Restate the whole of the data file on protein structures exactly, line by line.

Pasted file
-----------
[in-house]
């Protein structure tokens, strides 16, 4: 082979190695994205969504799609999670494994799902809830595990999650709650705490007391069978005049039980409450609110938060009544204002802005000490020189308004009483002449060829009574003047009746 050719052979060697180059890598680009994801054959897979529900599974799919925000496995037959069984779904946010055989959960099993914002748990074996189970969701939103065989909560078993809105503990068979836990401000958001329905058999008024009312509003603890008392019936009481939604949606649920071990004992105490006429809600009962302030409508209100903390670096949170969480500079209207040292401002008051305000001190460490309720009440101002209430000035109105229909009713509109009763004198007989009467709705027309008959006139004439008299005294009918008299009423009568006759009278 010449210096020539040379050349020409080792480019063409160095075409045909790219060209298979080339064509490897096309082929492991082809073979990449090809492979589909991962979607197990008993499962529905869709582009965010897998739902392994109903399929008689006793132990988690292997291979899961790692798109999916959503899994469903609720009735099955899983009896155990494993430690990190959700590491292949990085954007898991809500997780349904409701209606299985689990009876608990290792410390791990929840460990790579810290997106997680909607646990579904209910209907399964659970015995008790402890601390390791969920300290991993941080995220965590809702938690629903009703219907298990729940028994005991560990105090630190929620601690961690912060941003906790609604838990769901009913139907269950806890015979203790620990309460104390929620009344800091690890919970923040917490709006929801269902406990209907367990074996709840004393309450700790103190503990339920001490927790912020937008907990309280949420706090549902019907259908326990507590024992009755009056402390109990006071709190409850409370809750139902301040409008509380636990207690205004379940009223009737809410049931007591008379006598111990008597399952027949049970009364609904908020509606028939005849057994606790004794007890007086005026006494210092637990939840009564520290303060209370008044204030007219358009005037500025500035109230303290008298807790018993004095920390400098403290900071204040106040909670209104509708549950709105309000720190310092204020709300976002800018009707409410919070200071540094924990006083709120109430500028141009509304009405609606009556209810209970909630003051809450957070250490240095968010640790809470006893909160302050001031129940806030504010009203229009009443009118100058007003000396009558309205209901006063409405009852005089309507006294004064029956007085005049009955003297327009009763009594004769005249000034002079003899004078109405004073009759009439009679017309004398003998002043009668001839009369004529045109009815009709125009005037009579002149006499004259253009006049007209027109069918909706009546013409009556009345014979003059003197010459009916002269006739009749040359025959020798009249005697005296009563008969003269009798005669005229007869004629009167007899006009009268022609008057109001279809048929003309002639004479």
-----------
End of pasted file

[in-house]
């Protein structure tokens, strides 16, 4: 082979190695994205969504799609999670494994799902809830595990999650709650705490007391069978005049039980409450609110938060009544204002802005000490020189308004009483002449060829009574003047009746 050719052979060697180059890598680009994801054959897979529900599974799919925000496995037959069984779904946010055989959960099993914002748990074996189970969701939103065989909560078993809105503990068979836990401000958001329905058999008024009312509003603890008392019936009481939604949606649920071990004992105490006429809600009962302030409508209100903390670096949170969480500079209207040292401002008051305000001190460490309720009440101002209430000035109105229909009713509109009763004198007989009467709705027309008959006139004439008299005294009918008299009423009568006759009278 010449210096020539040379050349020409080792480019063409160095075409045909790219060209298979080339064509490897096309082929492991082809073979990449090809492979589909991962979607197990008993499962529905869709582009965010897998739902392994109903399929008689006793132990988690292997291979899961790692798109999916959503899994469903609720009735099955899983009896155990494993430690990190959700590491292949990085954007898991809500997780349904409701209606299985689990009876608990290792410390791990929840460990790579810290997106997680909607646990579904209910209907399964659970015995008790402890601390390791969920300290991993941080995220965590809702938690629903009703219907298990729940028994005991560990105090630190929620601690961690912060941003906790609604838990769901009913139907269950806890015979203790620990309460104390929620009344800091690890919970923040917490709006929801269902406990209907367990074996709840004393309450700790103190503990339920001490927790912020937008907990309280949420706090549902019907259908326990507590024992009755009056402390109990006071709190409850409370809750139902301040409008509380636990207690205004379940009223009737809410049931007591008379006598111990008597399952027949049970009364609904908020509606028939005849057994606790004794007890007086005026006494210092637990939840009564520290303060209370008044204030007219358009005037500025500035109230303290008298807790018993004095920390400098403290900071204040106040909670209104509708549950709105309000720190310092204020709300976002800018009707409410919070200071540094924990006083709120109430500028141009509304009405609606009556209810209970909630003051809450957070250490240095968010640790809470006893909160302050001031129940806030504010009203229009009443009118100058007003000396009558309205209901006063409405009852005089309507006294004064029956007085005049009955003297327009009763009594004769005249000034002079003899004078109405004073009759009439009679017309004398003998002043009668001839009369004529045109009815009709125009005037009579002149006499004259253009006049007209027109069918909706009546013409009556009345014979003059003197010459009916002269006739009749040359025959020798009249005697005296009563008969003269009798005669005229007869004629009167007899006009009268022609008057109001279809048929003309002639004479």